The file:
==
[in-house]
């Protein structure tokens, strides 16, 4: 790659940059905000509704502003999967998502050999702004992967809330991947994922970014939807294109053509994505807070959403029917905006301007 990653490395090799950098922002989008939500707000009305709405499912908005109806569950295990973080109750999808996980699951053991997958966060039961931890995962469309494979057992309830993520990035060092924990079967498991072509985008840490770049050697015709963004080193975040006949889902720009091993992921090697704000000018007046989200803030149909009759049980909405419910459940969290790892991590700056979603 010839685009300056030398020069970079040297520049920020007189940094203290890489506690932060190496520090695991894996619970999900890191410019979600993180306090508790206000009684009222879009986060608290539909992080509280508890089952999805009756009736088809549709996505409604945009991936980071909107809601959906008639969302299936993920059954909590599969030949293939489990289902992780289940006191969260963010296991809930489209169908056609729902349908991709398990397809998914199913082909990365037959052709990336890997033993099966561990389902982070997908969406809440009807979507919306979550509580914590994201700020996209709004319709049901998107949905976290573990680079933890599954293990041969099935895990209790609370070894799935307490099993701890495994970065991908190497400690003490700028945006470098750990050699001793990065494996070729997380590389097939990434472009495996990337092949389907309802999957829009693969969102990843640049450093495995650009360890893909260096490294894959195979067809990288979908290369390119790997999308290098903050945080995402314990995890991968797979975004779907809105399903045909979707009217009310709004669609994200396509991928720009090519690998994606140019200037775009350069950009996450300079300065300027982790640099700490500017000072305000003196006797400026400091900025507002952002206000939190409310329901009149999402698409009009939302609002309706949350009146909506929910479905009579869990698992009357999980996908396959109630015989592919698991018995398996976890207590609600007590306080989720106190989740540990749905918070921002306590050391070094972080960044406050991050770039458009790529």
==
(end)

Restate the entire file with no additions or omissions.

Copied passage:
[in-house]
């Protein structure tokens, strides 16, 4: 790659940059905000509704502003999967998502050999702004992967809330991947994922970014939807294109053509994505807070959403029917905006301007 990653490395090799950098922002989008939500707000009305709405499912908005109806569950295990973080109750999808996980699951053991997958966060039961931890995962469309494979057992309830993520990035060092924990079967498991072509985008840490770049050697015709963004080193975040006949889902720009091993992921090697704000000018007046989200803030149909009759049980909405419910459940969290790892991590700056979603 010839685009300056030398020069970079040297520049920020007189940094203290890489506690932060190496520090695991894996619970999900890191410019979600993180306090508790206000009684009222879009986060608290539909992080509280508890089952999805009756009736088809549709996505409604945009991936980071909107809601959906008639969302299936993920059954909590599969030949293939489990289902992780289940006191969260963010296991809930489209169908056609729902349908991709398990397809998914199913082909990365037959052709990336890997033993099966561990389902982070997908969406809440009807979507919306979550509580914590994201700020996209709004319709049901998107949905976290573990680079933890599954293990041969099935895990209790609370070894799935307490099993701890495994970065991908190497400690003490700028945006470098750990050699001793990065494996070729997380590389097939990434472009495996990337092949389907309802999957829009693969969102990843640049450093495995650009360890893909260096490294894959195979067809990288979908290369390119790997999308290098903050945080995402314990995890991968797979975004779907809105399903045909979707009217009310709004669609994200396509991928720009090519690998994606140019200037775009350069950009996450300079300065300027982790640099700490500017000072305000003196006797400026400091900025507002952002206000939190409310329901009149999402698409009009939302609002309706949350009146909506929910479905009579869990698992009357999980996908396959109630015989592919698991018995398996976890207590609600007590306080989720106190989740540990749905918070921002306590050391070094972080960044406050991050770039458009790529």